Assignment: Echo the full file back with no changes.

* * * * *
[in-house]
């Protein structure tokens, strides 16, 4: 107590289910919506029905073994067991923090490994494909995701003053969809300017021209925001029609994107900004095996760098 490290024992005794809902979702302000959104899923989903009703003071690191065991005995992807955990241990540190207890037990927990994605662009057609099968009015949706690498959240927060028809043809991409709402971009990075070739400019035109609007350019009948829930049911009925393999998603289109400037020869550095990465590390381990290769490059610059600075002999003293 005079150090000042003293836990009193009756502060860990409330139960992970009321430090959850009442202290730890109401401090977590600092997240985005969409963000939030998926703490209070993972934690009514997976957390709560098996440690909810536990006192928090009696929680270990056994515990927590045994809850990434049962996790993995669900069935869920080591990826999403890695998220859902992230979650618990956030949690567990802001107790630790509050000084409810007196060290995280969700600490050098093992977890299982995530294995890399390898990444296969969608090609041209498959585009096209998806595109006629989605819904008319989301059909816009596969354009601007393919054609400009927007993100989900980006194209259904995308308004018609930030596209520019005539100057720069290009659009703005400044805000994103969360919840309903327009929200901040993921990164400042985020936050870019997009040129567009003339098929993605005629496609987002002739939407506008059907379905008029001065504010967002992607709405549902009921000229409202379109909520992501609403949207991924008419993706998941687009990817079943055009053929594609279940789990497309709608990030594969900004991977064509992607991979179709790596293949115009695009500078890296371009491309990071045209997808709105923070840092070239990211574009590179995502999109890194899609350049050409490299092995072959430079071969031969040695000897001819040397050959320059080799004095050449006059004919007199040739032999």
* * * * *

[in-house]
């Protein structure tokens, strides 16, 4: 107590289910919506029905073994067991923090490994494909995701003053969809300017021209925001029609994107900004095996760098 490290024992005794809902979702302000959104899923989903009703003071690191065991005995992807955990241990540190207890037990927990994605662009057609099968009015949706690498959240927060028809043809991409709402971009990075070739400019035109609007350019009948829930049911009925393999998603289109400037020869550095990465590390381990290769490059610059600075002999003293 005079150090000042003293836990009193009756502060860990409330139960992970009321430090959850009442202290730890109401401090977590600092997240985005969409963000939030998926703490209070993972934690009514997976957390709560098996440690909810536990006192928090009696929680270990056994515990927590045994809850990434049962996790993995669900069935869920080591990826999403890695998220859902992230979650618990956030949690567990802001107790630790509050000084409810007196060290995280969700600490050098093992977890299982995530294995890399390898990444296969969608090609041209498959585009096209998806595109006629989605819904008319989301059909816009596969354009601007393919054609400009927007993100989900980006194209259904995308308004018609930030596209520019005539100057720069290009659009703005400044805000994103969360919840309903327009929200901040993921990164400042985020936050870019997009040129567009003339098929993605005629496609987002002739939407506008059907379905008029001065504010967002992607709405549902009921000229409202379109909520992501609403949207991924008419993706998941687009990817079943055009053929594609279940789990497309709608990030594969900004991977064509992607991979179709790596293949115009695009500078890296371009491309990071045209997808709105923070840092070239990211574009590179995502999109890194899609350049050409490299092995072959430079071969031969040695000897001819040397050959320059080799004095050449006059004919007199040739032999």